5. It has a life of its own.
This is so once you see the possibility and decide this is what you want to create or bring into being. And once you have taken some action steps in the process, it will take on a life of its own. Things will happen that take you towards your goal that you haven’t directly made happen. Chance encounters and synchronicity are part of the process so engage with them when they cross your path.
6. Get comfortable with tension.
You are moving beyond where you have been before and this can feel uncomfortable. In a creative process this is called creative tension. You will encounter resistance in the tension. It does not mean it is the wrong way or you are off track. Being comfortable enough to stay in the tension is where you will find the breakthroughs.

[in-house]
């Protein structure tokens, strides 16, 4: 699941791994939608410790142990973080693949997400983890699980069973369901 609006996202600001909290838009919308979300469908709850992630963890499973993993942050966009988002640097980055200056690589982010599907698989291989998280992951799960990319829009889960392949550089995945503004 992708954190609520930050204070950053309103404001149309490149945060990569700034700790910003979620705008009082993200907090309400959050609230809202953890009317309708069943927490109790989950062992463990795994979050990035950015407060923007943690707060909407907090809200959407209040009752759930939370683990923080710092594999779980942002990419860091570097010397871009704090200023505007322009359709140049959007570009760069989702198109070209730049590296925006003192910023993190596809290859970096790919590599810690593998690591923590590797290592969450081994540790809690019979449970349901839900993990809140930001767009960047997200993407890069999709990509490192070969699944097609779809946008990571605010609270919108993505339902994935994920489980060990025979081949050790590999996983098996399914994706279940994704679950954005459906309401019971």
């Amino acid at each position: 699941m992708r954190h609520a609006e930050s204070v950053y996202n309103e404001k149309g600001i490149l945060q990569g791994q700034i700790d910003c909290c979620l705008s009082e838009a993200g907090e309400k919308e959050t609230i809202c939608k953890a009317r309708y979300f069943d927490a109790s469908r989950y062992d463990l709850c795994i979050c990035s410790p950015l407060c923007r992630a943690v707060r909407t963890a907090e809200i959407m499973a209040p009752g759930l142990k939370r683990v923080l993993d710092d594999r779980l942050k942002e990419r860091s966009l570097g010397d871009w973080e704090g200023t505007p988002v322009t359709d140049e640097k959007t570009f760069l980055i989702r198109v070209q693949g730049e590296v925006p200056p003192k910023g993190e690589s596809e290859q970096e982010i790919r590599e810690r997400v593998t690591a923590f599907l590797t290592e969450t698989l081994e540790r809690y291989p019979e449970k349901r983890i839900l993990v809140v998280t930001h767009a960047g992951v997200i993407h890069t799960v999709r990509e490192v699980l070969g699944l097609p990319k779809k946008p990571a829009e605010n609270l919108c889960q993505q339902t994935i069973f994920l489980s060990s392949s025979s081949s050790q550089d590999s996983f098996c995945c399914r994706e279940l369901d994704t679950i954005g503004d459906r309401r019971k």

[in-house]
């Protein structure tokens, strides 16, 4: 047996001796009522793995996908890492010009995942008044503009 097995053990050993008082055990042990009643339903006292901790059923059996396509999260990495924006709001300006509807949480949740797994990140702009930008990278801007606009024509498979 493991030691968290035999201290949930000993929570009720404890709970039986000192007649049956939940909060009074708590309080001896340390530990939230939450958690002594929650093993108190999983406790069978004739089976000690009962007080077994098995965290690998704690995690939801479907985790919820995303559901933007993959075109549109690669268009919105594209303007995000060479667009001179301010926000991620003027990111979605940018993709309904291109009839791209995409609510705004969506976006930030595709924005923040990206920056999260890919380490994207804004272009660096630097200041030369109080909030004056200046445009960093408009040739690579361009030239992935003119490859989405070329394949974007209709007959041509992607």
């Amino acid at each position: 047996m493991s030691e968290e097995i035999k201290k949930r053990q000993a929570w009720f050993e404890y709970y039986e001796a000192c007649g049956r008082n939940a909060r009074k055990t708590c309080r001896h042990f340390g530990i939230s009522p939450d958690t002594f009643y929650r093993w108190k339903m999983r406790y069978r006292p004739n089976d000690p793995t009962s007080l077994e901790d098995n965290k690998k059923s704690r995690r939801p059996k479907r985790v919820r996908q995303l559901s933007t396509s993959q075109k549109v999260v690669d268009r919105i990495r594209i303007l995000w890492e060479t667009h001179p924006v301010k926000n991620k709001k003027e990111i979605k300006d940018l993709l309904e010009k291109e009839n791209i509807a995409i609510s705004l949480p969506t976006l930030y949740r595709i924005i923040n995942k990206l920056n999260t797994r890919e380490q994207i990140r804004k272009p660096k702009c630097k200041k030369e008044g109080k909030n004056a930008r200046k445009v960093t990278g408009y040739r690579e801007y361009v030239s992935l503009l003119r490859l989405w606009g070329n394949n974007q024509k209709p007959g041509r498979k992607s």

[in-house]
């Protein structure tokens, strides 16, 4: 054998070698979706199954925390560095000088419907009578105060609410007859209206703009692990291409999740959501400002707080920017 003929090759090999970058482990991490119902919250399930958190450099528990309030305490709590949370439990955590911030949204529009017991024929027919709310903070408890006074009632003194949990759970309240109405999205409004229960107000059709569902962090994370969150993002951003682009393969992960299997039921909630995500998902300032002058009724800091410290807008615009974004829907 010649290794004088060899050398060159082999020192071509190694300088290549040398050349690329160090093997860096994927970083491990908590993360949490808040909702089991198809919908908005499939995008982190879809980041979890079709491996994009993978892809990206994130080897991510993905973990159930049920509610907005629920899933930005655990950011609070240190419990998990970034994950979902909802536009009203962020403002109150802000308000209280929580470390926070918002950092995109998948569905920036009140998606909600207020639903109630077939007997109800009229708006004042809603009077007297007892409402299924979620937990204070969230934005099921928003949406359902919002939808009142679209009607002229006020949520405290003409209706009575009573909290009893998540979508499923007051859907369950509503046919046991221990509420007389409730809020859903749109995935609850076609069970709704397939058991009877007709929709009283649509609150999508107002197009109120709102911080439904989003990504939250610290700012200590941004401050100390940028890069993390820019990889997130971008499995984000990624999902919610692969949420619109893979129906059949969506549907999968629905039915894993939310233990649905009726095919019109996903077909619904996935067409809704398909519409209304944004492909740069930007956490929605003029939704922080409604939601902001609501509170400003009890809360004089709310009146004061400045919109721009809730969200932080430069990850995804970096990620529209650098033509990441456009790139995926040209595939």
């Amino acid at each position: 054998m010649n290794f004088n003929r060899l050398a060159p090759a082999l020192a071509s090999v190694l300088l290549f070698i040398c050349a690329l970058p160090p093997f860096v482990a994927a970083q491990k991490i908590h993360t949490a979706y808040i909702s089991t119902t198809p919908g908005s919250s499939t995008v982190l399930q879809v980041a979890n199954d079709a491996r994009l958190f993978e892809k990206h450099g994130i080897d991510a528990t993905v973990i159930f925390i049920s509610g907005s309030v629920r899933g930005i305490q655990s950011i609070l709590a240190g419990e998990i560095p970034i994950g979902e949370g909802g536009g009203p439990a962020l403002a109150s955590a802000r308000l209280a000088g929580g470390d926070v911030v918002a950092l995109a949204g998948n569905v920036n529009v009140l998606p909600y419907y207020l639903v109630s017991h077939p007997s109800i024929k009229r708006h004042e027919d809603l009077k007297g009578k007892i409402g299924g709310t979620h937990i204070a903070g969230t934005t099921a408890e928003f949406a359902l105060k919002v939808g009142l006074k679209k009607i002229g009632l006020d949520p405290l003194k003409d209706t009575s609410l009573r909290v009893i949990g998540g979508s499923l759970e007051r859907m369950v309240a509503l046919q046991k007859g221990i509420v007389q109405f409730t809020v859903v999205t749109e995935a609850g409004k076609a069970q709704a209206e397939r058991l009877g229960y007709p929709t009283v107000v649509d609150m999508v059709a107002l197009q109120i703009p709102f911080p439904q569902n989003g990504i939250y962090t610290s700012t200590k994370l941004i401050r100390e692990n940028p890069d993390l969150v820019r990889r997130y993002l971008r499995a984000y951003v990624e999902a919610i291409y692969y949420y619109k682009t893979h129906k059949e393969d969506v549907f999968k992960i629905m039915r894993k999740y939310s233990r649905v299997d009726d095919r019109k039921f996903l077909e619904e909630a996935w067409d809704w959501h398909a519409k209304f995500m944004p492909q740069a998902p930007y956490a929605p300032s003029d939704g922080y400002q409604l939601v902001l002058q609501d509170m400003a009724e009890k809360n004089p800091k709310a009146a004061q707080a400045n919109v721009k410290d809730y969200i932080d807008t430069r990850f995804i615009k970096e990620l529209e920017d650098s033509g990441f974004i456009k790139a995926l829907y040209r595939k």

7. There is no right or wrong way.
Make it up as you go along. Use your imagination. Prototype, try things out – refine. This is your creative process; there is no set path to follow. Give yourself permission as no one else will give it. Make mistakes as they lead and inform you. Have confidence in your creative process.
8. How gets made up along the way.
At the outset you don’t have to know how you are going to achieve what you want and you don’t have to have the means to achieve it, ie money, knowledge, connections or skill. You just have to know the vision of possibility, what the next step is and take it. Be willing to enter into the discovery, the unknown. Engage with the people, signs and things that show up to lead you to the next steps. Connections, knowledge and skills will develop along the way. The HOW gets revealed as you go along.
9. Have unwavering faith that what you are after will come about.